It is rather curious, therefore, that generally no notice was taken of this clear evidence of distinct biological differences between region-specific isolates. Until 20-odd years ago, it was generally accepted that babesiosis in dogs was caused by two species: a large piroplasm, Babesia canis, and a small one, Babesia gibsoni. Although the parasites had some characteristics in common, the disease manifestations were distinct. In 1989, Uilenberg et al. reminded the scientific community that three distinct taxa were generally lumped under the "large" Babesia: B. canis (sensu stricto) , transmitted by Dermacentor reticulatus, occurring in Southern Europe, but seemingly spreading northwards [19, 20]; the cosmopolitan B. vogeli, transmitted by Rhipicephalus sanguineus; and B. rossi, transmitted by Haemaphysalis elliptica, restricted to sub-Saharan Africa. It was subsequently demonstrated that these three taxa can de differentiated molecularly as well . A fourth, as yet unnamed, large Babesia has since been reported from dogs in the USA .
Pre-1990 literature on canine babesiosis should therefore be considered cautiously, as the actual causative agent may be in doubt. Although B. vogeli has been recorded in South Africa, it seems to be relatively rare and the large body of literature on canine babesiosis, especially concerning pathogenesis and clinical manifestation, can be safely attributed to B. rossi[25, 26]. Similarly, most references from Europe probably refer to B. canis (sensu stricto). Elsewhere, B. vogeli would probably be the causative agent. Persisting in merely referring to "canine babesiosis" without specifying the causative agent, is scientifically unsound.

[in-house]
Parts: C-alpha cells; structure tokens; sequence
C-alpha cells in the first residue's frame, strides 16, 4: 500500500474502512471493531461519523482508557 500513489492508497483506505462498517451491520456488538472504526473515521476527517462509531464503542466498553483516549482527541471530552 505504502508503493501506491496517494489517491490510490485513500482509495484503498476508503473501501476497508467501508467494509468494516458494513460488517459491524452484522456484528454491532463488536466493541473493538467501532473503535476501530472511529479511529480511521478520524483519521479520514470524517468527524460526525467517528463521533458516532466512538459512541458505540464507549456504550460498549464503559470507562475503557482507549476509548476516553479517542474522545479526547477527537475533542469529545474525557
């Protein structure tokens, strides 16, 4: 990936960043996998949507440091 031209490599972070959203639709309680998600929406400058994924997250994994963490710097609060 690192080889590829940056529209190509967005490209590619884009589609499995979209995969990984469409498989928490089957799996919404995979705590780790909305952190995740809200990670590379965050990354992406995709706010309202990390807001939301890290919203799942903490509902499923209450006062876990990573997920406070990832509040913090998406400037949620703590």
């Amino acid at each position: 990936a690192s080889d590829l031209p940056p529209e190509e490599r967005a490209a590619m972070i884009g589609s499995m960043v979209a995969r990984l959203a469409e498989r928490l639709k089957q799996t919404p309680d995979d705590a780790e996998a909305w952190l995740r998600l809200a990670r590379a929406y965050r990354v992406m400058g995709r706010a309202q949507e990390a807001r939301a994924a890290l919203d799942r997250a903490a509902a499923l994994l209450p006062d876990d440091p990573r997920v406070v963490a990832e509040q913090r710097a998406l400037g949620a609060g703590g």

The "small" piroplasm does not refer to a single species either. At least five taxa have been described: Babesia gibsoni (sensu stricto) , Babesia conradae, a Babesia microti-like organism , Theileria annae and an unnamed Theileria species .
Clinical manifestation of B. rossi infection
Babesia rossi causes peracute and acute disease, the clinical signs including pale mucous membranes, depression, tachycardia, tachypnoea, anorexia, weakness, splenomegaly and fever . The clinical signs are attributed to tissue hypoxia resulting from anaemia and a concomitant systemic inflammatory response syndrome caused by marked cytokine release . The severe form of the disease is characterised by haemolytic anaemia and severe acid-base derangements , with secondary multiple organ failure and complications such as acute renal failure, hepatopathy with marked icterus, hypoglycaemia , acute respiratory distress syndrome, cerebral pathology and additional immune-mediated erythrocyte destruction [32, 36]. Mortality is around 12% . A feature of the disease is that, in contrast to babesiosis in other domestic species, pups and immature dogs are also badly affected [32, 37].
In contrast, B. vogeli infection in mature dogs is often unapparent or results in moderate clinical signs only, with the parasitaemia appearing to be low . Although subclinical infections are common in adult dogs, pups tend to present with marked anaemia . Babesia canis infection results in a more varied pathogenicity, intermediate between the other two species .